I got lost with Lost too and didn't appreciate how it unfolded, but I think this show is still okay and hope it continues.
I still love Lost; we are in the process of watching our DVDs again and each time we find more things to talk about. Never has a show prompted me to research so many scientific, literary, sociological, historical, and mathematical subjects. I've always had a pretty eclectic knowledge base, but I learned so much during Lost's run.
There's not as much to ponder in this show, but I find it highly entertaining and something different from run of the mill programs.
Just read an interesting article on tvguide.com about OUAT.
Once Upon a Time Bosses on How Lost Influenced Their Fairytale World - Today's News: Our Take | TVGuide.com
Once Upon a Time Bosses on How Lost Influenced Their Fairytale World
From Lost to Once Upon a Time, executive producers Adam Horowitz and Edward Kitsis sure know how to create an entangled mystery that will keep audiences scratching their heads.
The duo began the groundwork for Once eight years ago, but it took working on Lost to really hone their idea. "We were really young and we didn't understand how to execute the idea we had. We called it our eight-year writer's block," Kitsis says with a laugh.
The result? A series in which familiar fairytale characters have been ripped from their world by a curse that the Evil Queen (Lana Parrilla) unleashed in hopes of destroying everyone's happy endings and obtaining one of her own. They're relocated to Storybrooke, a town in which time stands still, with no memories of their previous fairytale identities. Enter Emma (Jennifer Morrison), a real-life bounty hunter who somehow must break the curse.
Though the series is ripe with mythos springing from the original fairytales and what the Once writers have also created, the producers believe the real strength and appeal of the series lies elsewhere. "We never thought about Lost or Once really as mythology shows, even though mythology obviously is a part of [both]," Horowitz says. "They are character shows to us. That was the greatest lesson on Lost: Really learning how to approach the story through character." Kitsis notes that Lost bosses Damon Lindelof and Carlton Cuse strived to put character first on the island mystery series. "On Lost, we started to realize how you can tell these character stories with the background and the mythology and hopefully try and weave it together."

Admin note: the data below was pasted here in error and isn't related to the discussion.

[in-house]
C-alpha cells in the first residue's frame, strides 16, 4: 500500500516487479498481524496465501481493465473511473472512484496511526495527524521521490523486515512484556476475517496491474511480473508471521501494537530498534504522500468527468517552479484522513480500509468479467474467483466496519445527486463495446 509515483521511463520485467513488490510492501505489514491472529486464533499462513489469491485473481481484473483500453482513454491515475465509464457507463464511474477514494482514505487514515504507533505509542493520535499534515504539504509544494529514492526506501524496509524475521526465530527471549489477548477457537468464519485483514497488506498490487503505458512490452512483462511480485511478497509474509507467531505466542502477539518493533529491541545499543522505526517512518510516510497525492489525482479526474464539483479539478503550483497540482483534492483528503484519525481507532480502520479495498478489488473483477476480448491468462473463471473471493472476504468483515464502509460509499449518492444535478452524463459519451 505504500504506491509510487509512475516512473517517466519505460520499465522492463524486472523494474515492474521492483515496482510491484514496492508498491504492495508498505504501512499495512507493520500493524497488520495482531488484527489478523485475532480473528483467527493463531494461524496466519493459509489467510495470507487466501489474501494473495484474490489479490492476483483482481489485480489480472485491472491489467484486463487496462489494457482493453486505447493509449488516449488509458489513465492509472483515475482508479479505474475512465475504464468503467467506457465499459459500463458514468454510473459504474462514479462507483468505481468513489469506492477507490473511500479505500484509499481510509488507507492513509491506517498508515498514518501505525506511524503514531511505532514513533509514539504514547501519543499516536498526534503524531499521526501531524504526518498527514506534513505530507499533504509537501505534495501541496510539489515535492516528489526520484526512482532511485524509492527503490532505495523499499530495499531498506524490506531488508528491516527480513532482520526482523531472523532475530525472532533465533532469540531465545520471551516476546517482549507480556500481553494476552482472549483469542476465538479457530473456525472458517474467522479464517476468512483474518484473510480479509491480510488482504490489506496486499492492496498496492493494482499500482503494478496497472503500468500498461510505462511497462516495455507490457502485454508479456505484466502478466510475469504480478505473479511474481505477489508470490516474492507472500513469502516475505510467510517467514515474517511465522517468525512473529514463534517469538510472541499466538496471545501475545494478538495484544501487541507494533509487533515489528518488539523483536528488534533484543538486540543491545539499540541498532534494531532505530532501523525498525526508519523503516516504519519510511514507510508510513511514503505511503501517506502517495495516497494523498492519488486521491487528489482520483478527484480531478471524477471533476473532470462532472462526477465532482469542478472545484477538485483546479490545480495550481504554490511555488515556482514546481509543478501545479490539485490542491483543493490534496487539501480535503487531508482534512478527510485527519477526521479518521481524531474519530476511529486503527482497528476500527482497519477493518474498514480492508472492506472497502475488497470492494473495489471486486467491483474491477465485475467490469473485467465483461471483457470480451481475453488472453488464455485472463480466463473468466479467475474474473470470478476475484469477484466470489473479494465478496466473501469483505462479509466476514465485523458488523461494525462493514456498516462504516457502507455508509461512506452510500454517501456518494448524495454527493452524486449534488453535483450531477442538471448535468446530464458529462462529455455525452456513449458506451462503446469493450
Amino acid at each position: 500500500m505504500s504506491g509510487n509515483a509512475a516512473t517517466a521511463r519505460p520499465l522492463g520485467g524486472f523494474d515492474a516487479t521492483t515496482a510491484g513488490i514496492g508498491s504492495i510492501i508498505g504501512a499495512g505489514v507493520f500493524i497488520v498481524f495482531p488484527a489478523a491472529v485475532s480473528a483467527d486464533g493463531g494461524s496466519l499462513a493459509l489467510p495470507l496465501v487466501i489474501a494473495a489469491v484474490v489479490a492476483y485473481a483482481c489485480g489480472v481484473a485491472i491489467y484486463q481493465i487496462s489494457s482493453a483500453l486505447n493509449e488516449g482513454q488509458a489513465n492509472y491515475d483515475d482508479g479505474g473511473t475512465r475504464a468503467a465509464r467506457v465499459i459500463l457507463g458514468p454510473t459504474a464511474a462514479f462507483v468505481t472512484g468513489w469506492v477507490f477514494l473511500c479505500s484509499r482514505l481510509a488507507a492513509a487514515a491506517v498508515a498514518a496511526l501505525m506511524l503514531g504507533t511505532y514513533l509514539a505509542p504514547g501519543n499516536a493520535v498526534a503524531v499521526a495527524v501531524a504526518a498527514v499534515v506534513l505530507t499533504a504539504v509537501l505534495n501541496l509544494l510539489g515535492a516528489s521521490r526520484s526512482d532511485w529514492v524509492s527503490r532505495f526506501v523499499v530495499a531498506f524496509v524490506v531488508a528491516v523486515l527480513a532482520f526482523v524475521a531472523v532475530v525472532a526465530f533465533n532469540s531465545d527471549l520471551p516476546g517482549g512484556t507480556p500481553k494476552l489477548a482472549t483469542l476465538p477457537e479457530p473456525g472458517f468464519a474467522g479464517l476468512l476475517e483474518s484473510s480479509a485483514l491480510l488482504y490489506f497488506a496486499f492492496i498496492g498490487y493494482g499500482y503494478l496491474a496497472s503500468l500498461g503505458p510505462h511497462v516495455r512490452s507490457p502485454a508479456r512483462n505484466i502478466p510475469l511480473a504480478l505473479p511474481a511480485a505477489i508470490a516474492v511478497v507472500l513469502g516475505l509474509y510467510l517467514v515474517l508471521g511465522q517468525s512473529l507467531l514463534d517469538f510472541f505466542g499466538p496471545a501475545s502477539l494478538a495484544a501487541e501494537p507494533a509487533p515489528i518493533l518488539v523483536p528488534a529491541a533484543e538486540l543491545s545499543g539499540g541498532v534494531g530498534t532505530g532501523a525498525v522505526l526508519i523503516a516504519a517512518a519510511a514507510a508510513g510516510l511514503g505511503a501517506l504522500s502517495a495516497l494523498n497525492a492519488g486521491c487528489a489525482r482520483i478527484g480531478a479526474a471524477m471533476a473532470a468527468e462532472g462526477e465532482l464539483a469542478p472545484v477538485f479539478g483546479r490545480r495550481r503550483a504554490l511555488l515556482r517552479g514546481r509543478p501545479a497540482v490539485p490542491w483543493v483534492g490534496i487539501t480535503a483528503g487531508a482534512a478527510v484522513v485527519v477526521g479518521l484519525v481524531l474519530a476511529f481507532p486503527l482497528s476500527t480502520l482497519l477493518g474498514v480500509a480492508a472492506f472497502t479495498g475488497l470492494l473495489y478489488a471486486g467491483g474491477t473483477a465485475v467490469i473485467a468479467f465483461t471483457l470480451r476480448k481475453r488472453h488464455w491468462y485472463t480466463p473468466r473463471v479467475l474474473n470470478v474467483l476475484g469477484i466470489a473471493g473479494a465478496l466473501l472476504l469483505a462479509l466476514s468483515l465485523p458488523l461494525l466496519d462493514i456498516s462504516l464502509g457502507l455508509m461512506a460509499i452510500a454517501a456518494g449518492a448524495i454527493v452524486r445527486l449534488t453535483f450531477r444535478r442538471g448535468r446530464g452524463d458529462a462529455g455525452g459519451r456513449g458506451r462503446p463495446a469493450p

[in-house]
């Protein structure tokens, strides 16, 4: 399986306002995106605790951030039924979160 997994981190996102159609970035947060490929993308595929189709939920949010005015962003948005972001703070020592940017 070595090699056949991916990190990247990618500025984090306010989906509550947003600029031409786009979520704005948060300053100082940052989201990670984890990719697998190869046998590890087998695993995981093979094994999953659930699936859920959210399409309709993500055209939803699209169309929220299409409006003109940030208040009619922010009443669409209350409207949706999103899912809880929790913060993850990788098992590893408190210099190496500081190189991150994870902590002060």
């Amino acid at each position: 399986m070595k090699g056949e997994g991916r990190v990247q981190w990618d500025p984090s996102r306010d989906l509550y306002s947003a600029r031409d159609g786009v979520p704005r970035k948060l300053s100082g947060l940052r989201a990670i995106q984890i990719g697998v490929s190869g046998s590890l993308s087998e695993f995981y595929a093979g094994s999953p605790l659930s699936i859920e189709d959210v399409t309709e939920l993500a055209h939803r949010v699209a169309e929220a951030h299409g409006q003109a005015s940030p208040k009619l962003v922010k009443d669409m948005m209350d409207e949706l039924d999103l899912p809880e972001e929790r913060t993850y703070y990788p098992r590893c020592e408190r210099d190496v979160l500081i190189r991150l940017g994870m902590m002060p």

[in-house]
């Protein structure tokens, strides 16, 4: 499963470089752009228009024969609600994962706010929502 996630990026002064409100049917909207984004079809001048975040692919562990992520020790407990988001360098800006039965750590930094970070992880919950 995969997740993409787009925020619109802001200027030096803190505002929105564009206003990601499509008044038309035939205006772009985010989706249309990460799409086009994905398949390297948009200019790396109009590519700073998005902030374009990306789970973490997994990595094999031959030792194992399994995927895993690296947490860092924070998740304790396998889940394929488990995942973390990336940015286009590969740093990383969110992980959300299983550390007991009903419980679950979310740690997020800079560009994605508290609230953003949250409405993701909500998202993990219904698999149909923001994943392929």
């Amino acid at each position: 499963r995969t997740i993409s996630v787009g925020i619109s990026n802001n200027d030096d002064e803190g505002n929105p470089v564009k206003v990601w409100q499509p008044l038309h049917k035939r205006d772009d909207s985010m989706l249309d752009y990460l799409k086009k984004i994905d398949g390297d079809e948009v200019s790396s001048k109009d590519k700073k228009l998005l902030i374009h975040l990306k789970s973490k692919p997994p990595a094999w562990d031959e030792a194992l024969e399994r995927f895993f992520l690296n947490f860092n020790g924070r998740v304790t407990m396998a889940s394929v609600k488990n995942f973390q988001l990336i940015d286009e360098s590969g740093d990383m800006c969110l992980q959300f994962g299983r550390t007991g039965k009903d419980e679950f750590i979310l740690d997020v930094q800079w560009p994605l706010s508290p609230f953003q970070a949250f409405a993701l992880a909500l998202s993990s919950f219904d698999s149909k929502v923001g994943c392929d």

Horowitz and Kitsis have also pieced together their own "bible" to keep track of the Once timelines and character histories, not unlike the one used by the Lost writers. "It's just to keep ourselves straight as to what we're doing," Horowitz says. "But we're allowing ourselves freedom. It's not like we said, 'Here's what all three seasons would be, or five seasons.' We've got some goal posts, but we're allowing ourselves to create a freedom to change our minds."
Freedom means that the producers are mainly focused on the current season, rather than looking too far ahead to what their endgame may be though they recognize that Lost fans relied on knowing there was an end in sight, however far off that may be. "We want to make sure that five years from now, whatever thoughts we have, they're still relevant," Kitsis says. "There's a curse that needs to be broken, and these characters have had their happy endings ripped from them. Emma [Jennifer Morrison] comes in there trying to help them find their happy endings. Ultimately, the last happy ending is for Emma."
Before that can happen, Emma, who also just happens to be the daughter of Prince Charming (Josh Dallas) and Snow White (Ginnifer Goodwin), must truly become the hero of the story a quest the writers find exciting because she was never part of the fairytale canon. "Emma is essentially a new fairytale character," Kitsis notes. "Emma's journey is just beginning and it hasn't been written yet."
"We've heard people discussing: Will [Emma] break the curse? How will she break the curse? When will she break the curse?" Horowitz says. "The curse, in many ways, is the tip of the iceberg. Even if you do know who you are, that doesn't mean everything immediately comes back to you and you get your happy ending." Adds Kitsis, "In fact, in a lot of ways, it might just make it worse."
Unfortunately, this means Prince Charming and Snow White have a long way to go before their tale becomes the love story we know it to be. "Anytime you have a love story on a TV show, it's always hard to keep them apart," Kitsis notes. "In fairytale land, we understand that these two belong together. Now, in Storybrooke, these two are separated by [David's] wife, so they can't be together. You get to really see that the curse makes good on its promise, which is that it will rip everything you love from your life."
Getting her parents the happy ending they deserve will be the greatest challenge for Emma. Though she's gone toe-to-toe with Storybrooke's mayor Regina, who adopted Henry (Jared Gilmore), the son Emma gave up for adoption 10 years ago, she'll have to face the ultimate antagonist of the story: Regina's fairytale counterpart, The Evil Queen. "The Evil Queen is not somebody whose bad side you want to get on, but if anyone can take her on, it's Emma," Kitsis says.